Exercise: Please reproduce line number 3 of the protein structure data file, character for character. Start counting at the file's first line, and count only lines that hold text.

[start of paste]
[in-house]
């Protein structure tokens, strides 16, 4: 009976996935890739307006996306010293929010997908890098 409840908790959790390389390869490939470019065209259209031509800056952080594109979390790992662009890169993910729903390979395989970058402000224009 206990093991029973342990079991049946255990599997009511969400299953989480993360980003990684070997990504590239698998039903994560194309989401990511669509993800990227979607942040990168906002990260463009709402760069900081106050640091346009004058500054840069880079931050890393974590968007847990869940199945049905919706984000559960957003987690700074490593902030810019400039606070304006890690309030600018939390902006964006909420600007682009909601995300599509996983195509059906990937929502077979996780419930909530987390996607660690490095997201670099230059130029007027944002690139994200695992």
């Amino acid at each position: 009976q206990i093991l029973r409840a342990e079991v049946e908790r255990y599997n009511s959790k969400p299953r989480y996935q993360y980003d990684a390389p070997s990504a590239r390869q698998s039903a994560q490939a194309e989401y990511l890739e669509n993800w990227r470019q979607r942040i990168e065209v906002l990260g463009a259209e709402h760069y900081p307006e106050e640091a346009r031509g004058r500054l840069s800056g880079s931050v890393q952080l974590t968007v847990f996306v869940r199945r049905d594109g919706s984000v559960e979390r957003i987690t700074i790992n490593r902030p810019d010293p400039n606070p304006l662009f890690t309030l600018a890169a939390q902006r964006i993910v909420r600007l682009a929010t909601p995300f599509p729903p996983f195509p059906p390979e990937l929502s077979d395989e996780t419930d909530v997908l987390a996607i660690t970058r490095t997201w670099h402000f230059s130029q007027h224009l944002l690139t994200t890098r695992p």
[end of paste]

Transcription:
């Amino acid at each position: 009976q206990i093991l029973r409840a342990e079991v049946e908790r255990y599997n009511s959790k969400p299953r989480y996935q993360y980003d990684a390389p070997s990504a590239r390869q698998s039903a994560q490939a194309e989401y990511l890739e669509n993800w990227r470019q979607r942040i990168e065209v906002l990260g463009a259209e709402h760069y900081p307006e106050e640091a346009r031509g004058r500054l840069s800056g880079s931050v890393q952080l974590t968007v847990f996306v869940r199945r049905d594109g919706s984000v559960e979390r957003i987690t700074i790992n490593r902030p810019d010293p400039n606070p304006l662009f890690t309030l600018a890169a939390q902006r964006i993910v909420r600007l682009a929010t909601p995300f599509p729903p996983f195509p059906p390979e990937l929502s077979d395989e996780t419930d909530v997908l987390a996607i660690t970058r490095t997201w670099h402000f230059s130029q007027h224009l944002l690139t994200t890098r695992p």